Fantasy is about making the impossible possible, and even commonplace, in a world that doesn’t live by our rules. It is the ultimate escapism genre.
But fantasy is a large genre. If you’re writing or planning to write a fantasy novel, and you plan to submit to publishers, they’re going to want to know where exactly your book fits in the market. To provide that answer, you need to know the subgenres.
When most people think classic fantasy, they think medieval … and British. (They also usually think Tolkien, but that’s beside the point here.) So, it’s not surprising that there’s a whole subgenre dedicated to one of the most iconic medieval British legends—King Arthur and the Knights of the Round Table. It’s got magic, sword fights, quests, chivalry, and forbidden romance. Plenty of fodder for reimaginings and retellings. These days, it’s become pretty played out, but hey, you could be the one to revive it.
Contemporary (Urban) Fantasy
This is just about the hottest thing on the market right now, especially on YA shelves. Think Cassandra Clare’s interlocking Mortal Instruments, Infernal Devices, and Dark Artifices series (and there are two more trilogies to come; pardon me while I squeal in excitement).
Fantasy elements + modern setting = contemporary fantasy.
Incorporating any feature of classic fantasy, like magic of any kind, fairies, elves, or mystical monsters into your own backyard will work. Typically, “urban” fantasy takes place in urban, big city settings, but that’s not a hard and fast rule. You want a dragon to terrorize a small rural town? You want Fae to snatch away high schoolers in suburbia? Write to your heart’s content. That’s why the more official term is contemporary fantasy, not urban.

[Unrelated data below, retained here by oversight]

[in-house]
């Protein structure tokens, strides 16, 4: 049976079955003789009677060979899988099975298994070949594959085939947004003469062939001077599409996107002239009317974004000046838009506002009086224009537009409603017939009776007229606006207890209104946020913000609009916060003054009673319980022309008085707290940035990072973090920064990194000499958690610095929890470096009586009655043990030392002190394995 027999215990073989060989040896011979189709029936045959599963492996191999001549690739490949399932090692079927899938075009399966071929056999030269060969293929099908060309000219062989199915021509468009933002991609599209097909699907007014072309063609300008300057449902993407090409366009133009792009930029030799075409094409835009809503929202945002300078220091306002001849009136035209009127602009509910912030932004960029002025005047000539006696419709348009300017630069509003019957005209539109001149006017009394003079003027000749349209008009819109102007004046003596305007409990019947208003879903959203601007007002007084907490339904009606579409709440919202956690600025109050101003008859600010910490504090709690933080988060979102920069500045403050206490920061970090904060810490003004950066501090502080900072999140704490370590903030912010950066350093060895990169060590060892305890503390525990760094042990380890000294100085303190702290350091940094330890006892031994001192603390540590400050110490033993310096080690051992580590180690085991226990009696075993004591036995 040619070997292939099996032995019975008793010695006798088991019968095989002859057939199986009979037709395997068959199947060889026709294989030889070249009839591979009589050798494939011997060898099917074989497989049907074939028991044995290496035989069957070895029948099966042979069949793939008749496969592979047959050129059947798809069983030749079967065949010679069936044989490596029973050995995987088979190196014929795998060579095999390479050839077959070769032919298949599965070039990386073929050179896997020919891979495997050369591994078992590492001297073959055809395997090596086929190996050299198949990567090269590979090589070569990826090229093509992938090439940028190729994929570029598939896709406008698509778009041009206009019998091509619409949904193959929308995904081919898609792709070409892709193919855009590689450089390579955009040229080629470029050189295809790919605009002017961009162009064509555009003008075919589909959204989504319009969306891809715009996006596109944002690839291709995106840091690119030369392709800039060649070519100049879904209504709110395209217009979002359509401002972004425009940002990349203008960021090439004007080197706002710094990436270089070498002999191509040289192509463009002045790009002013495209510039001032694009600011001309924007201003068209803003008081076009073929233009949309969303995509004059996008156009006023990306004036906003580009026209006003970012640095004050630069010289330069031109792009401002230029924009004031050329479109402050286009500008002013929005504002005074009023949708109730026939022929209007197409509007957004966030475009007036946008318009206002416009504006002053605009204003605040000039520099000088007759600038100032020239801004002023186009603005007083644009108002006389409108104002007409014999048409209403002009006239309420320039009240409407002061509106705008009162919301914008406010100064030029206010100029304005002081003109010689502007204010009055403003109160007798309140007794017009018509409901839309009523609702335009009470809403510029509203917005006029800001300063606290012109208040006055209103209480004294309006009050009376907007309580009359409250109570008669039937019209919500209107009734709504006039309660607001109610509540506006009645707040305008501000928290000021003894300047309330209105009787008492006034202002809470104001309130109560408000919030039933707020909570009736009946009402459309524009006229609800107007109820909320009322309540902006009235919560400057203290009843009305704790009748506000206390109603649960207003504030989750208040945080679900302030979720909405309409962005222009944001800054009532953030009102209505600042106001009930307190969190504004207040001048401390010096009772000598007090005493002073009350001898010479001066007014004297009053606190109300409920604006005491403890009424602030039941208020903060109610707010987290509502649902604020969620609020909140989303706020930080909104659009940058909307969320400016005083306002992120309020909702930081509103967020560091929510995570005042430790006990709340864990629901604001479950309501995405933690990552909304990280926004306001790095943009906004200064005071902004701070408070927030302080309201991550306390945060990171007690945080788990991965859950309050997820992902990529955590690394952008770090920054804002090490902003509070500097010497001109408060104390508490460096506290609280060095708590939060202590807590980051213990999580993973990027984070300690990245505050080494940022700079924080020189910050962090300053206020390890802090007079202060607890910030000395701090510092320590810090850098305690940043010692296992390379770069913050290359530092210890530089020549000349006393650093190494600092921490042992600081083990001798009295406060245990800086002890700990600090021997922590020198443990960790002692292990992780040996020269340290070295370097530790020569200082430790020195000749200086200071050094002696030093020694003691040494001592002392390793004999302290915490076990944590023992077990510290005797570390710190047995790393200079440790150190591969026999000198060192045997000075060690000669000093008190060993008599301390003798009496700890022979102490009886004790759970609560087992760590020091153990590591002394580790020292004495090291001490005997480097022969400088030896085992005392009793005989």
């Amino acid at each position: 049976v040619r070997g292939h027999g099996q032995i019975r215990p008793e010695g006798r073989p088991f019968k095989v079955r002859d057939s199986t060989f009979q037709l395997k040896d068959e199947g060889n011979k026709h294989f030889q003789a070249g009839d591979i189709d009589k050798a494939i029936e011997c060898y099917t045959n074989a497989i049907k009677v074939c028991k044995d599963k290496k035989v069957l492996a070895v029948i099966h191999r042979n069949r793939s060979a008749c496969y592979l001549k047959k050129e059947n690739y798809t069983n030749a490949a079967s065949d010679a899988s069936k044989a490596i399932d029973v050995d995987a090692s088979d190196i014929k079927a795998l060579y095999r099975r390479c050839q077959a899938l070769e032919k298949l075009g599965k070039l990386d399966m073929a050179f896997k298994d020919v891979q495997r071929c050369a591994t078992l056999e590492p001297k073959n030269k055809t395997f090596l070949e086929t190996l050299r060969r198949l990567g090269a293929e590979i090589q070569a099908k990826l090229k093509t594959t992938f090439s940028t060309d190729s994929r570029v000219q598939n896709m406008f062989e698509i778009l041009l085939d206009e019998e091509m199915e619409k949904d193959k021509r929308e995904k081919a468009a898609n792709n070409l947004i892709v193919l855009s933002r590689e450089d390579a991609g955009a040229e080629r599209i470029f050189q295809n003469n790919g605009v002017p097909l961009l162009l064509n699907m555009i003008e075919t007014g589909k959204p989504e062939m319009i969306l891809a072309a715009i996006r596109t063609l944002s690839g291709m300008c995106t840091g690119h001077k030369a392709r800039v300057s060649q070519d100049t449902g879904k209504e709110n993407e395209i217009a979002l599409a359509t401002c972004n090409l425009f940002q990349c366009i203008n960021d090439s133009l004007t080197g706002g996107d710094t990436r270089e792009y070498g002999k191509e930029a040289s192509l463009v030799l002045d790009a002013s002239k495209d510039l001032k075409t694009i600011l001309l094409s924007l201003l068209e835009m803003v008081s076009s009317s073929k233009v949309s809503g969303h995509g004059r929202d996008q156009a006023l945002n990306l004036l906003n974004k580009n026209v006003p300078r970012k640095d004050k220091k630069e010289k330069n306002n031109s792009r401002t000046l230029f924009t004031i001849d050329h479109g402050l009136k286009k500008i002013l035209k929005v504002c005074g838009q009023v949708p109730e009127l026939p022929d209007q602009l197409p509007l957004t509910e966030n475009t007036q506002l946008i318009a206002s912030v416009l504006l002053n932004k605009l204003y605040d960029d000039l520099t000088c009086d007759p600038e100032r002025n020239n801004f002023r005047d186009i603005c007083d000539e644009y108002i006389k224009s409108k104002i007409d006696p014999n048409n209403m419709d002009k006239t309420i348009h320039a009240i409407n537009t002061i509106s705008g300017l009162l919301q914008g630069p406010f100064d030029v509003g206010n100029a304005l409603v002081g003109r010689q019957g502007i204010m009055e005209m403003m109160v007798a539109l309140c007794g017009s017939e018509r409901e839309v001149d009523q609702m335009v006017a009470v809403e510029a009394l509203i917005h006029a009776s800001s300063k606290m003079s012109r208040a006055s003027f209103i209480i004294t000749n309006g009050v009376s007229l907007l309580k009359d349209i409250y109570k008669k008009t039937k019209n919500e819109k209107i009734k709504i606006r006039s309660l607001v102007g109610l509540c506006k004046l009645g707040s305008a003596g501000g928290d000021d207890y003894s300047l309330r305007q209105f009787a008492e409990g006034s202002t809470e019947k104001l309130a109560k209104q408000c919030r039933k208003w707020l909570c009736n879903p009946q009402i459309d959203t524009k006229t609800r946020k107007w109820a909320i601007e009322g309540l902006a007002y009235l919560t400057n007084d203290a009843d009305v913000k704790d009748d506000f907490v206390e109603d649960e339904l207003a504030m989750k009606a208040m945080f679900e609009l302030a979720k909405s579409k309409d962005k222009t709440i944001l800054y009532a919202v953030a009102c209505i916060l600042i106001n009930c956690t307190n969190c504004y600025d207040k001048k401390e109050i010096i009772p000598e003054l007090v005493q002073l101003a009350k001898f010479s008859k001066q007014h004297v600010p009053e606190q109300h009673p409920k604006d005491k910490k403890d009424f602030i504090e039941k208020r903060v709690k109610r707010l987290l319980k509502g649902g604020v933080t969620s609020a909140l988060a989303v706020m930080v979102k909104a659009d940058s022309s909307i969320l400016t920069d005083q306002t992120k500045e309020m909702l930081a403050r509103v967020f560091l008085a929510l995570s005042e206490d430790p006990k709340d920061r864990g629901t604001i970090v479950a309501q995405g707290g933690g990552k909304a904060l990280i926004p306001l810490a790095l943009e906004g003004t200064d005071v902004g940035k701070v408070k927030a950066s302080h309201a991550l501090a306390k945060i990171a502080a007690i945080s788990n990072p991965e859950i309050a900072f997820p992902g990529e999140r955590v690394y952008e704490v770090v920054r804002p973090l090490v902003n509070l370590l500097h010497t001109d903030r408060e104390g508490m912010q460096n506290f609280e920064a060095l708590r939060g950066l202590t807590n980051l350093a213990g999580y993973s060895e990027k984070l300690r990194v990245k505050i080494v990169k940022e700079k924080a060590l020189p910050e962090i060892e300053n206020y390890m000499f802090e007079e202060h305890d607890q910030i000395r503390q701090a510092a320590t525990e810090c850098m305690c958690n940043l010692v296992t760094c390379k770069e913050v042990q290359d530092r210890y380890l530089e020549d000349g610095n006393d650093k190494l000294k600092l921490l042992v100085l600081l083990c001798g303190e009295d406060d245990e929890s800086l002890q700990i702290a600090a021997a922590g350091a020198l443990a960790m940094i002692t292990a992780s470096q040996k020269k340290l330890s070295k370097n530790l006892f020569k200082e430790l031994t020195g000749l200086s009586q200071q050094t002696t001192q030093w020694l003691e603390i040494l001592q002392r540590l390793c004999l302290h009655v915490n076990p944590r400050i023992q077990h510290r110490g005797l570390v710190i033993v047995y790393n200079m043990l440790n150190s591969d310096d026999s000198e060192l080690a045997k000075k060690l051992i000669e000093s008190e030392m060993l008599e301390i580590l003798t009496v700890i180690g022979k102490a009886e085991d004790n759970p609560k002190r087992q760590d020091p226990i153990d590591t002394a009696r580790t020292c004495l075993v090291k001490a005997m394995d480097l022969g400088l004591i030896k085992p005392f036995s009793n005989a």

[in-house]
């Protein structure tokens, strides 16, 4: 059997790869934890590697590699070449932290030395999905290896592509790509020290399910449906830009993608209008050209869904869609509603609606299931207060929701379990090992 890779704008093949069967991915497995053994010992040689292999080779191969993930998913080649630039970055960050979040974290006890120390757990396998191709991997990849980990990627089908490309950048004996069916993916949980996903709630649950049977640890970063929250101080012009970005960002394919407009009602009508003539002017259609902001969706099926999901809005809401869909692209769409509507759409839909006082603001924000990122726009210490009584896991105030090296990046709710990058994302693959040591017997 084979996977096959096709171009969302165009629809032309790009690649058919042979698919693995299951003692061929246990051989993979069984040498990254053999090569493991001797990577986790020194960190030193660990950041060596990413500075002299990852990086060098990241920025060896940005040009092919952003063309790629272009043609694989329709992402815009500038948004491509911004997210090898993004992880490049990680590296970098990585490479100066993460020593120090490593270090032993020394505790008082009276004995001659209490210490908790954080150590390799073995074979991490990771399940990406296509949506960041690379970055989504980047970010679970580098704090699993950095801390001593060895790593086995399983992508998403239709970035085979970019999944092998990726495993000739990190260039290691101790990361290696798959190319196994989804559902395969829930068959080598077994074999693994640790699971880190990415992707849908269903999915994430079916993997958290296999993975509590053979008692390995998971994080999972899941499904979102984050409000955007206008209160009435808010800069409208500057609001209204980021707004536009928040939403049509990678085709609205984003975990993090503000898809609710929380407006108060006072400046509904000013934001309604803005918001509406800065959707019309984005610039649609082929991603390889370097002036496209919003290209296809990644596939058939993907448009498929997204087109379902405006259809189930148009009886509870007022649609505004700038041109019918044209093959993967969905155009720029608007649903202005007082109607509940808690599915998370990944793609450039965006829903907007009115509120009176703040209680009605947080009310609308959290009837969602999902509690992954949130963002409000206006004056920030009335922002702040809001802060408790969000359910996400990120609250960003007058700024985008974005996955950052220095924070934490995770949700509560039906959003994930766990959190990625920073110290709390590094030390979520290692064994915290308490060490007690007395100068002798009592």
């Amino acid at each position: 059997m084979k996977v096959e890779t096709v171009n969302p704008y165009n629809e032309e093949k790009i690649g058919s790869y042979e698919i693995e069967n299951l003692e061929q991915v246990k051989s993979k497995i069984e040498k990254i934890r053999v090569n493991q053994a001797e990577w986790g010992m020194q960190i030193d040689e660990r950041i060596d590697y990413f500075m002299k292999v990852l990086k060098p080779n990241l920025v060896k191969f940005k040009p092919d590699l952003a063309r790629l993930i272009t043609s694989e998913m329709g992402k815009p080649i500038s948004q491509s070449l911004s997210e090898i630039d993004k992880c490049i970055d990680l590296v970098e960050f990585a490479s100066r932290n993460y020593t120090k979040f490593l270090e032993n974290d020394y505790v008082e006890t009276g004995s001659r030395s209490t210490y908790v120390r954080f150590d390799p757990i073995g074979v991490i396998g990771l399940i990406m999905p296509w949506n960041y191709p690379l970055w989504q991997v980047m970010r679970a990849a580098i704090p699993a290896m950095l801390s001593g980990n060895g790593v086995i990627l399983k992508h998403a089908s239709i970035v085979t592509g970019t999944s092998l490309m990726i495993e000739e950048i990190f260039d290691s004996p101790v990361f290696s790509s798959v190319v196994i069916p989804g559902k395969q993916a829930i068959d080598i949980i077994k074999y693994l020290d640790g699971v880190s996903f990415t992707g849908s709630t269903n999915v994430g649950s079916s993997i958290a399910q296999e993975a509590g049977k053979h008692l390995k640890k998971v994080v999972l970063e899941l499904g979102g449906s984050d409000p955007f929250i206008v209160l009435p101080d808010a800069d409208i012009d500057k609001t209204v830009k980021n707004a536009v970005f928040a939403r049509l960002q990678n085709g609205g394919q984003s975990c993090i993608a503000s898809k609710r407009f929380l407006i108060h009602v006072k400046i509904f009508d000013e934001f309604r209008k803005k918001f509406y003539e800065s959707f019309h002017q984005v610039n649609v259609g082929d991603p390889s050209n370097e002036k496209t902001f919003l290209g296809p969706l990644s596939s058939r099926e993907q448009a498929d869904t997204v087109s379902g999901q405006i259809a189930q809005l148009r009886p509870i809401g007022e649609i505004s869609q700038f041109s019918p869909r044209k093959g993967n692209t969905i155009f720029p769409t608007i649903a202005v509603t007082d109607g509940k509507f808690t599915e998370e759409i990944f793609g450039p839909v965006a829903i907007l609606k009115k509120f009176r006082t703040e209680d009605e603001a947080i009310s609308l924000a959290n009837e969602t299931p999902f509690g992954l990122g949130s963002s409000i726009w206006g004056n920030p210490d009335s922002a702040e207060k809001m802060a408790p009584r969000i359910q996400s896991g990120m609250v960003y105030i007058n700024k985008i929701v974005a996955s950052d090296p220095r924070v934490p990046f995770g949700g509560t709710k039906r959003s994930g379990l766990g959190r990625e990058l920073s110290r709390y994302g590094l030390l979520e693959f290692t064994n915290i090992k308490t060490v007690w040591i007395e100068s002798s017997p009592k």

This subgenre rides a fine line between horror and fantasy. Many people often use the terms Dark Fantasy and Paranormal Fantasy interchangeably because you’re usually dealing with classic monster-types, like vampires, werewolves, demons, witches, etc. Those creatures/character-types are typically referred to as paranormal.
The biggest identifiable difference between Dark Fantasy and Supernatural Horror is the violence levels. If the story is extremely graphic and violent, it’s Supernatural or Occult Horror. If the story contains violence, but does not give it center stage (think PG-13), it’s Dark Fantasy.
I’d also say that in Dark Fantasy, there’s a huge trend of making the paranormal characters the protagonists, whereas in Supernatural Horror, they’re pretty much always the antagonists. Though there are always exceptions.
Fantastic Alternate History
This is historical fiction with magic thrown into the mix. You usually have a real-life historical figure involved (not necessarily as a main character), but you’re retelling that figure’s story (or the story of their era) with magical elements. As a rule of thumb, Fantastic Alternate History takes place in eras and regions where magic was not accepted as real. So no Middle Ages. No Salem Witch Trials. Think more like Ben Franklin shooting lightning bolts from his finger tips, or a British orphan boy from the early 1800’s who discovers he can perform spells in the vein of Harry Potter.